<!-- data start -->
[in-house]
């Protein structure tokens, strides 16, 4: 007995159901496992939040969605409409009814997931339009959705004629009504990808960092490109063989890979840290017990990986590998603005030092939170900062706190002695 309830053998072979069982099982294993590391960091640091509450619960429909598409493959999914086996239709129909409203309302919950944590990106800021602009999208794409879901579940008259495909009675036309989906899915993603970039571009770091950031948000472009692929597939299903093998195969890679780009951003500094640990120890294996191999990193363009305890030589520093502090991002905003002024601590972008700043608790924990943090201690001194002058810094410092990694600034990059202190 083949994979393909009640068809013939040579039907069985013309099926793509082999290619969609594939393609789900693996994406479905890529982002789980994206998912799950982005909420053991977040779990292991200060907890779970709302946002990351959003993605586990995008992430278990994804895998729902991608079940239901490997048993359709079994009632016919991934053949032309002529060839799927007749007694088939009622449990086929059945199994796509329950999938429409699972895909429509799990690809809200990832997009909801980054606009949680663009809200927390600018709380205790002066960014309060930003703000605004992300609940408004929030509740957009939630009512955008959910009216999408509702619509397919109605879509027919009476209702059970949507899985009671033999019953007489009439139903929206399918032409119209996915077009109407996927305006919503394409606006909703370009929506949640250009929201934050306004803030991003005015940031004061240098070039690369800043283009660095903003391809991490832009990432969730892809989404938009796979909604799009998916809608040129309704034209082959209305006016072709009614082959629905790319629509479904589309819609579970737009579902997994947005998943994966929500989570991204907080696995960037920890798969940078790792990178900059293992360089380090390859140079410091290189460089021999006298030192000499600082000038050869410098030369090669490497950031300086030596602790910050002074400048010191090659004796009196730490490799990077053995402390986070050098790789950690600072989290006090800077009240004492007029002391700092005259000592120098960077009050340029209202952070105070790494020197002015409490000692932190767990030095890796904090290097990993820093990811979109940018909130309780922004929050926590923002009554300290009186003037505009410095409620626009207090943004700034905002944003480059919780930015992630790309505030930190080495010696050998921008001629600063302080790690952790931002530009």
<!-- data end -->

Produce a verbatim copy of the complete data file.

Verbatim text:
[in-house]
């Protein structure tokens, strides 16, 4: 007995159901496992939040969605409409009814997931339009959705004629009504990808960092490109063989890979840290017990990986590998603005030092939170900062706190002695 309830053998072979069982099982294993590391960091640091509450619960429909598409493959999914086996239709129909409203309302919950944590990106800021602009999208794409879901579940008259495909009675036309989906899915993603970039571009770091950031948000472009692929597939299903093998195969890679780009951003500094640990120890294996191999990193363009305890030589520093502090991002905003002024601590972008700043608790924990943090201690001194002058810094410092990694600034990059202190 083949994979393909009640068809013939040579039907069985013309099926793509082999290619969609594939393609789900693996994406479905890529982002789980994206998912799950982005909420053991977040779990292991200060907890779970709302946002990351959003993605586990995008992430278990994804895998729902991608079940239901490997048993359709079994009632016919991934053949032309002529060839799927007749007694088939009622449990086929059945199994796509329950999938429409699972895909429509799990690809809200990832997009909801980054606009949680663009809200927390600018709380205790002066960014309060930003703000605004992300609940408004929030509740957009939630009512955008959910009216999408509702619509397919109605879509027919009476209702059970949507899985009671033999019953007489009439139903929206399918032409119209996915077009109407996927305006919503394409606006909703370009929506949640250009929201934050306004803030991003005015940031004061240098070039690369800043283009660095903003391809991490832009990432969730892809989404938009796979909604799009998916809608040129309704034209082959209305006016072709009614082959629905790319629509479904589309819609579970737009579902997994947005998943994966929500989570991204907080696995960037920890798969940078790792990178900059293992360089380090390859140079410091290189460089021999006298030192000499600082000038050869410098030369090669490497950031300086030596602790910050002074400048010191090659004796009196730490490799990077053995402390986070050098790789950690600072989290006090800077009240004492007029002391700092005259000592120098960077009050340029209202952070105070790494020197002015409490000692932190767990030095890796904090290097990993820093990811979109940018909130309780922004929050926590923002009554300290009186003037505009410095409620626009207090943004700034905002944003480059919780930015992630790309505030930190080495010696050998921008001629600063302080790690952790931002530009």